TWENTY YEARS ago when a 1 megabit T1 cost $10,000 a month installed to the Caribbean -- with an equal measure of determination, deft grantsmanship and elbow grease we managed to bring Internet to the US Virgin Islands with the Virgin Islands Freenet [usvi.net]. One day in September 1994 connectivity was available for ~40 cents a minute if you dialed long distance to the states, a couple thou a month for 56kbit or 10k for T1. The day after you could get an email address, access Usenet groups and browse the web with Lynx on 4 (and later as many as 12) local dialup lines.

    So when the National Telecommunications Information Administration announced the first-ever roundtable discussion on the future of the global Internet [columbia.edu] we were there, and carried the newsgroups so our growing user base could follow and participate in this near real-time discussion. The issues were well presented, the discussion was formal and polite.

    There does seem to be a general lack of civility and willingness to participate in process these days.

    Now I do hold some measure of contempt for the Federal Government as a whole in its hubris over control of the Internet. The NSA is pushing net neutrality in its charter-be-damned initiative to listen to everyone [slashdot.org], the president-du-jour tolerates 'Internet kill switch' dialogue throughout the Executive Branch as if martial law security checkpoints should be written into law, and let's not forget the peoples' hero Al Gore who lobbied for the government to hold our encryption keys in escrow. There is a large bullshit factor.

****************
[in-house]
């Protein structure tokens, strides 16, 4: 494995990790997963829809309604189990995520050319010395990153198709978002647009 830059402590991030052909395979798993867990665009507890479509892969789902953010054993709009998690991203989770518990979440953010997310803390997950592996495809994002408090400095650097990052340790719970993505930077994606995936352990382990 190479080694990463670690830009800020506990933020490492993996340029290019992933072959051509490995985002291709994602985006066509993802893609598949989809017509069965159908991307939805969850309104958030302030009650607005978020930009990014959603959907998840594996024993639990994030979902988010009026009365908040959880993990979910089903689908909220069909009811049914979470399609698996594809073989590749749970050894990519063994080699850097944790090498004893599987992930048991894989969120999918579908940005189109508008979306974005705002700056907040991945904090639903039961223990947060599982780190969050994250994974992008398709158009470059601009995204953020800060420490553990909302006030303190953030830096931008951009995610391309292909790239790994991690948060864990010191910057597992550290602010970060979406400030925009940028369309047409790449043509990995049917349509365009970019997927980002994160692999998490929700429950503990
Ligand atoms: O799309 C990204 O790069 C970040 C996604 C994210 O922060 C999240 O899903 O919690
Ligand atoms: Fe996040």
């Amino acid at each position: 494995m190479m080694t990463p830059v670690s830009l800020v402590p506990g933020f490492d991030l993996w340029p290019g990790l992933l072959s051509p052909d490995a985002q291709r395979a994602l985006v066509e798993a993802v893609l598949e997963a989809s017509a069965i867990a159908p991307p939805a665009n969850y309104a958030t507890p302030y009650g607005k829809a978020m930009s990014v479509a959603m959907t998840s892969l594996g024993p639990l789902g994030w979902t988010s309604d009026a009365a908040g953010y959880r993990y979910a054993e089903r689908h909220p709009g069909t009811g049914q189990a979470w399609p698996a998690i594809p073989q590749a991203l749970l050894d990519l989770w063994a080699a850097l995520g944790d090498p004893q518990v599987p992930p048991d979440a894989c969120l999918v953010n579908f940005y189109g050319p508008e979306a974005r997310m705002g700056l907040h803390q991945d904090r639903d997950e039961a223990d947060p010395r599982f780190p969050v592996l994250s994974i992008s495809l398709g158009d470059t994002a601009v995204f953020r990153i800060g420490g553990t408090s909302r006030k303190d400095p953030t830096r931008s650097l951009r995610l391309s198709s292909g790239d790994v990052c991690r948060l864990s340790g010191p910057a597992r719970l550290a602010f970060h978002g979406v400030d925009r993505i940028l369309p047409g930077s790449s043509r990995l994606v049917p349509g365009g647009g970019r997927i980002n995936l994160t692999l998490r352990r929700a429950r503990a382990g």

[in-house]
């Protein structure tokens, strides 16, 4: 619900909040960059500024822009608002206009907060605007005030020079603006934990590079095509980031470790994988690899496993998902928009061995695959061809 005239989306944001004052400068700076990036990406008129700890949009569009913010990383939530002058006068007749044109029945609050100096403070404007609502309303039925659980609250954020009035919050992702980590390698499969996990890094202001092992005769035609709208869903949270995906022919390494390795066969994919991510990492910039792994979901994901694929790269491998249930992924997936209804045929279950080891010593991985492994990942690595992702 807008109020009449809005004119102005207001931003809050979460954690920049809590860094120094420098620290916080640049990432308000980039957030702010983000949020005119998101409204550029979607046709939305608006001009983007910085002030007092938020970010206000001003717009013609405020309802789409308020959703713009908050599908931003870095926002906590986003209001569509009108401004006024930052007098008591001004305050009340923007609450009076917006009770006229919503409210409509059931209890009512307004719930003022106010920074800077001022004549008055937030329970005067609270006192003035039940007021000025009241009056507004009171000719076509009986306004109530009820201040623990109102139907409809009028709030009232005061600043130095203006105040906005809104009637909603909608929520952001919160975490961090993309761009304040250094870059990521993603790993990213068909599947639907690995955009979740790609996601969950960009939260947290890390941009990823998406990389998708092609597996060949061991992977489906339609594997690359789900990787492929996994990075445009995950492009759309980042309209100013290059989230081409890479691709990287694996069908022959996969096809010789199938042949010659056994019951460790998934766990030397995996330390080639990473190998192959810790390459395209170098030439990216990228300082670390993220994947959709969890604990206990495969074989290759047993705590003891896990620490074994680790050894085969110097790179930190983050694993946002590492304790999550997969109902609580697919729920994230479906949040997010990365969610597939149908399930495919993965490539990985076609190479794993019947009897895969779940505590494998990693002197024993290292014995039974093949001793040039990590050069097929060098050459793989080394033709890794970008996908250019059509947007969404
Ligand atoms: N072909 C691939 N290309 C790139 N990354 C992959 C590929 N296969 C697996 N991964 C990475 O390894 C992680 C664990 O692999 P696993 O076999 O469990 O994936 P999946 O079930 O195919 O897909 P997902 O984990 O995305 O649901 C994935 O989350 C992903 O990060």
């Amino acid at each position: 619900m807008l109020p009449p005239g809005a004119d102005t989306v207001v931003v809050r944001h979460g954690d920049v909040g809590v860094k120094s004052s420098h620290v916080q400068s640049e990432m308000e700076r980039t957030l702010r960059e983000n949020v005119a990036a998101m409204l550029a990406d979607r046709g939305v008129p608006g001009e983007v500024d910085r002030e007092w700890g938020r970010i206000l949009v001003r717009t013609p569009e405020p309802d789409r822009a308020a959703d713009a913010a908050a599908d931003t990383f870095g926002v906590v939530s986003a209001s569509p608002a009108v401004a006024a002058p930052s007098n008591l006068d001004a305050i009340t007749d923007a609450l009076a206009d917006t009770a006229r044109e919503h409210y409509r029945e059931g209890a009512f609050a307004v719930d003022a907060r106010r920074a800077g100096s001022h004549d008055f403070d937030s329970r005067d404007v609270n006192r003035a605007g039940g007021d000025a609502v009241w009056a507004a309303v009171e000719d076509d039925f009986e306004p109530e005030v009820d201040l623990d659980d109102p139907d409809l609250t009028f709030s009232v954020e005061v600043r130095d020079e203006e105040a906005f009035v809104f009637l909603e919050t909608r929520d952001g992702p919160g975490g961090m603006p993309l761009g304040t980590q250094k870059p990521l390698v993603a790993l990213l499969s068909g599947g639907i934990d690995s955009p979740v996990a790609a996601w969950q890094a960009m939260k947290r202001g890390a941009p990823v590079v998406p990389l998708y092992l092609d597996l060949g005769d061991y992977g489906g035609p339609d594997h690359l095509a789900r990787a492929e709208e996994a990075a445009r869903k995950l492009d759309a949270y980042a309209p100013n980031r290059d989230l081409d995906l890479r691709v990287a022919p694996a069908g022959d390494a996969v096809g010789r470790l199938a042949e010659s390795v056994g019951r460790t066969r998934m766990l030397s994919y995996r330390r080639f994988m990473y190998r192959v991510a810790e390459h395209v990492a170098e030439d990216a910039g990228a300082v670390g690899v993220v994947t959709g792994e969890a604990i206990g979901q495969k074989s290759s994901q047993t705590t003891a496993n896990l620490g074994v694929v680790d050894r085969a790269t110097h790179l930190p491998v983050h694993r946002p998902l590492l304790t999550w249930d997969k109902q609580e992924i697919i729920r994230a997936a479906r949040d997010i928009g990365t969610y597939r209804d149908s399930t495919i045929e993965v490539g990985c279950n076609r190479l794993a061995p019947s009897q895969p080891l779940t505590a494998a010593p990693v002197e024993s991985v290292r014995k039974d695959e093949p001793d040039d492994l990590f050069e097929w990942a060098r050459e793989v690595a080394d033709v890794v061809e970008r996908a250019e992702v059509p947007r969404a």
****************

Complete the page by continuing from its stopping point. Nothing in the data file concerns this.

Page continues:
But attacking the FCC is sort of like going after park rangers. For better or worse (mostly better) it presided over the breakup of the Bells. It helped to ensure that even rural USA modernized its telecom [fcc.gov] to bring about modern access choices, the ones we take for granted today, to as much of the country as possible. And now they are charged with accepting comments on 'net neutrality' -- which will be as hard to adequately define in the modern context as it would be to discuss.

    Now more than ever we need the real voices of people who aren't afraid to write their thoughts into multi-paragraph letters and opinions, no matter the medium, so say something about it. Just like my Freenet folks twenty years ago were eager to do. These folks are not wanting to know how to control, they are asking in what ways it may be best to regulate.

    Control is what we generally try to avoid. Regulation that occurs with a majority of support that accomplishes useful goals -- such as the rural electrification and building of telecom in America -- is a necessary part of due process.

    Time to try to recapture just a bit of the cultural restraint and intelligent determination of yesteryear, methinks.

  • Re:Wait a second (Score:3, Interesting)

    by josquin9 (458669) on Wednesday June 04, 2014 @10:21AM (#47164539)

    The segment was online Monday. There was a link from The Daily Kos. Oliver also suggested that "net neutrality" sounded too borring to get people interested, and suggested the more accurate "Prevent Cable Company F*^kery" to describe the legislation.